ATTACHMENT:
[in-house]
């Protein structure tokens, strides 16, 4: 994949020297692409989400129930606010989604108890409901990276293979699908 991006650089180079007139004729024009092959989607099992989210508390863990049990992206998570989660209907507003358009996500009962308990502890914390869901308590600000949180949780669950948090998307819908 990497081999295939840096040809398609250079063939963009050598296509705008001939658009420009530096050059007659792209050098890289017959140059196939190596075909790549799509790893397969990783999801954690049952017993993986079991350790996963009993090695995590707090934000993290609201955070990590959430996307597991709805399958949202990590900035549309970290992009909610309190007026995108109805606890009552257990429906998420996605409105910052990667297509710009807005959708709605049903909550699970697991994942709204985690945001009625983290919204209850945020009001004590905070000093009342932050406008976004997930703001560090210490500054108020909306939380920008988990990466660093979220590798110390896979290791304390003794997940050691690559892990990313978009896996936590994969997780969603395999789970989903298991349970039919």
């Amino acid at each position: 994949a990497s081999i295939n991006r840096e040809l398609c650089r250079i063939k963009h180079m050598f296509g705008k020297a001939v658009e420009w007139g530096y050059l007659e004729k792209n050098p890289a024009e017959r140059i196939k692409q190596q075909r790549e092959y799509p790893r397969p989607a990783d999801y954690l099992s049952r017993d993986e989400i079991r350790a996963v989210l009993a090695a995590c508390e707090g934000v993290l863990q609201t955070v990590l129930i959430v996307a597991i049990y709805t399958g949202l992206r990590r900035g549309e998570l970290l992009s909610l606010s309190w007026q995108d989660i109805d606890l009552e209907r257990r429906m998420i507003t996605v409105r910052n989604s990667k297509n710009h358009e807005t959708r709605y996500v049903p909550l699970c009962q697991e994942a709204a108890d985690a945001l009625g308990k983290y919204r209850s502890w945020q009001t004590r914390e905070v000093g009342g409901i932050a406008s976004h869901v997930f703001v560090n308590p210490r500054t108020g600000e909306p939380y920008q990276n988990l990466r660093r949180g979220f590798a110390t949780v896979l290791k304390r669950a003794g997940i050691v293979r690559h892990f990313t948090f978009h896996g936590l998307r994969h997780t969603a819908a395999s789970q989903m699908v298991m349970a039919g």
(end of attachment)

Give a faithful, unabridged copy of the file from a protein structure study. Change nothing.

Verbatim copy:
[in-house]
């Protein structure tokens, strides 16, 4: 994949020297692409989400129930606010989604108890409901990276293979699908 991006650089180079007139004729024009092959989607099992989210508390863990049990992206998570989660209907507003358009996500009962308990502890914390869901308590600000949180949780669950948090998307819908 990497081999295939840096040809398609250079063939963009050598296509705008001939658009420009530096050059007659792209050098890289017959140059196939190596075909790549799509790893397969990783999801954690049952017993993986079991350790996963009993090695995590707090934000993290609201955070990590959430996307597991709805399958949202990590900035549309970290992009909610309190007026995108109805606890009552257990429906998420996605409105910052990667297509710009807005959708709605049903909550699970697991994942709204985690945001009625983290919204209850945020009001004590905070000093009342932050406008976004997930703001560090210490500054108020909306939380920008988990990466660093979220590798110390896979290791304390003794997940050691690559892990990313978009896996936590994969997780969603395999789970989903298991349970039919």
């Amino acid at each position: 994949a990497s081999i295939n991006r840096e040809l398609c650089r250079i063939k963009h180079m050598f296509g705008k020297a001939v658009e420009w007139g530096y050059l007659e004729k792209n050098p890289a024009e017959r140059i196939k692409q190596q075909r790549e092959y799509p790893r397969p989607a990783d999801y954690l099992s049952r017993d993986e989400i079991r350790a996963v989210l009993a090695a995590c508390e707090g934000v993290l863990q609201t955070v990590l129930i959430v996307a597991i049990y709805t399958g949202l992206r990590r900035g549309e998570l970290l992009s909610l606010s309190w007026q995108d989660i109805d606890l009552e209907r257990r429906m998420i507003t996605v409105r910052n989604s990667k297509n710009h358009e807005t959708r709605y996500v049903p909550l699970c009962q697991e994942a709204a108890d985690a945001l009625g308990k983290y919204r209850s502890w945020q009001t004590r914390e905070v000093g009342g409901i932050a406008s976004h869901v997930f703001v560090n308590p210490r500054t108020g600000e909306p939380y920008q990276n988990l990466r660093r949180g979220f590798a110390t949780v896979l290791k304390r669950a003794g997940i050691v293979r690559h892990f990313t948090f978009h896996g936590l998307r994969h997780t969603a819908a395999s789970q989903m699908v298991m349970a039919g």